Published: January 07, 2015 | Las Vegas, NV
The Audi A7 piloted driving concept ‘Jack’ impresses through its reliability and natural ability to drive in traffic.
“The results of the test drive underscores our piloted driving competency”
-Prof. Dr. Ulrich Hackenberg, Audi Board Member for Technical Development.
The long-distance test drive with the Audi A7 3.0 TFSI quattro piloted driving concept concluded yesterday following its 560-mile journey. A selected group of journalists were able to experience piloted driving from behind the wheel during the drive that began in Silicon Valley, California and ended in Las Vegas, Nevada in time to attend the International CES 2015 (Consumer Electronics Show). The concept vehicle impressed particularly through its ability to provide a comfortable drive in real world, everyday driving situations.
The test drive resulted in actionable data to help further development of Audi piloted driving. Even so it offered the longest drive at full highway speeds with members of the public behind the wheel. The journalists were able to experience piloted driving in 100 mile stints in various traffic situations on public highways . In total, the the drive was 560 miles long, or approximately 900 kilometers. As required by State laws in California, an experienced Audi test driver accompanied the drive from the passenger seat.
The concept vehicle utilizes various production-ready sensors as well as sensors integrated into production vehicles today that accurately detect the vehicles surroundings. Adaptive cruise control (ACC) and Audi side assist (ASA) long-range radar sensors as well as mid-range radar sensors at the front and the rear of the vehicle that are directed to the left and right of the vehicle provide the vehicle with a 360 degree view of its environment. Laser scanners are integrated into the front Singleframe grille as well the rear bumper to provide additional detailed recognition of static or dynamic objects.
The redundance of the sensor data constists of a continuous plausibility check during piloted driving to ensure the correct decisions are being made the vehicle and the driver. Four smaller cameras at the front and rear of the vehicle provide short-range information of the surrounding environment. The hi-resolution, wide-angle 3D video camera, which will first see production in the the new Audi Q7, obvserves the surrounding traffic surrounding the vehicle. The sensors utilizes is close to production and meets financial targets for inclusion into future products.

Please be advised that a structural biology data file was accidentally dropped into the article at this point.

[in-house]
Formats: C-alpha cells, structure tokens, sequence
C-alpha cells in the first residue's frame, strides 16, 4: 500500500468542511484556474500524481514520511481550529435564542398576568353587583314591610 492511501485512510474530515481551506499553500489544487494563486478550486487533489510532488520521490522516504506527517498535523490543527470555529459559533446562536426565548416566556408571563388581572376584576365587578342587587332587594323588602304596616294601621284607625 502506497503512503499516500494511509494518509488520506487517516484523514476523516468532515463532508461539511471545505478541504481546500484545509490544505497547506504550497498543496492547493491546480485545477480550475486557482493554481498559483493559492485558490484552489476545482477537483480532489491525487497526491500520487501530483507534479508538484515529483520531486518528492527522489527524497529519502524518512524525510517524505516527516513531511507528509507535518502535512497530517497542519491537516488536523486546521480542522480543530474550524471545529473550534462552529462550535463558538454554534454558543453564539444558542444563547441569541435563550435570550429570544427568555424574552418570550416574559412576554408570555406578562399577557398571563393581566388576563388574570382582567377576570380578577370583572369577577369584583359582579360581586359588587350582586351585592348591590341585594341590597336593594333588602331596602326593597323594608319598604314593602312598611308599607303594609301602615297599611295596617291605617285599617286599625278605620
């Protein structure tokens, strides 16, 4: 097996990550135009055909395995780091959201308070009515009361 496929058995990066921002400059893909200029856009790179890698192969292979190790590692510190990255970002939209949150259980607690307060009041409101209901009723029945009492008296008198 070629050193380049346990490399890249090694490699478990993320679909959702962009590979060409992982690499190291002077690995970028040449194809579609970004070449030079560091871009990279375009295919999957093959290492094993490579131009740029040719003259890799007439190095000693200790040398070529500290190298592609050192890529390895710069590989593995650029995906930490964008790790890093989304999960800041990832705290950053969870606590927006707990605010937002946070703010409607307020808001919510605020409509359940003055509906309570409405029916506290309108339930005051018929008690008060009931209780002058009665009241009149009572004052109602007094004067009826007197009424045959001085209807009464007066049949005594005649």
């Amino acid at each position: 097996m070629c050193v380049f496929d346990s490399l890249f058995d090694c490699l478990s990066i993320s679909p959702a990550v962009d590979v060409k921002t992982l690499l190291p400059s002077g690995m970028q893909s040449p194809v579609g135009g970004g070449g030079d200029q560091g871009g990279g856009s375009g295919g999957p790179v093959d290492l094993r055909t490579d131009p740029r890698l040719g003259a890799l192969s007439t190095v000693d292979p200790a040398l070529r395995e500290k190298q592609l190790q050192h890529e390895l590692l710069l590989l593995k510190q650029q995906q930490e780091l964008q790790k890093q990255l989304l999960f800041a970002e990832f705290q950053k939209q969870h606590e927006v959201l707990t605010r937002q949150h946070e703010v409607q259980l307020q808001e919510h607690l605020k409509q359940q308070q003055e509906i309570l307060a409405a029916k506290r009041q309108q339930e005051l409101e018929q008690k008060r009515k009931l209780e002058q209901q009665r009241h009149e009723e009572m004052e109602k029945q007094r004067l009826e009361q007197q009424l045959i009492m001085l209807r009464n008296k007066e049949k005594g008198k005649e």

The concept relieves the driver of driving duties from 0 to 70 mph, or just over 110 km/h. The car can initiate lane changes and passing maneuvers as well as accelerate and brake independently. Before initiating a lane change to the left or the right (on US highways), the vehicle adapts its speed to surrounding vehicles. If the speed and distance calculation is deemed safe, the vehicle initiates the lane change with precision and in a timely manner.
Before the piloted driving system reaches its limitations, in city environments for example, the driver is requested to take control of the vehicle to ensure proper safety. Multiple warning signales work in unison: colored LEDs at the base of the windshield, signals in the driver information display, a Central Status Indicator (CSI), as well as a acoustic warning indicator requires the driver to retake control.
Audi will present its “Next Chapter” at CES from January 6th through 9th, 2015 in Las Vegas. The technologies of today and the projects of tomorrow will be presented at one of the most relevant, trendsetting electronic trade shows in the world. A multitude of technologies and two world premieres including the interior model of the new Q7 and another concept car will demonstrate the technological competencies of Audi. Primary topics will include new user and display interfaces, modern infotainment and new Audi connect solutions, as well as LED and laser-matrix lighting technologies will be presented. These and additional highlights of piloted driving will be shown. At the center of all of these topics is the car and its communication with its surroundings.
Source: Audi of America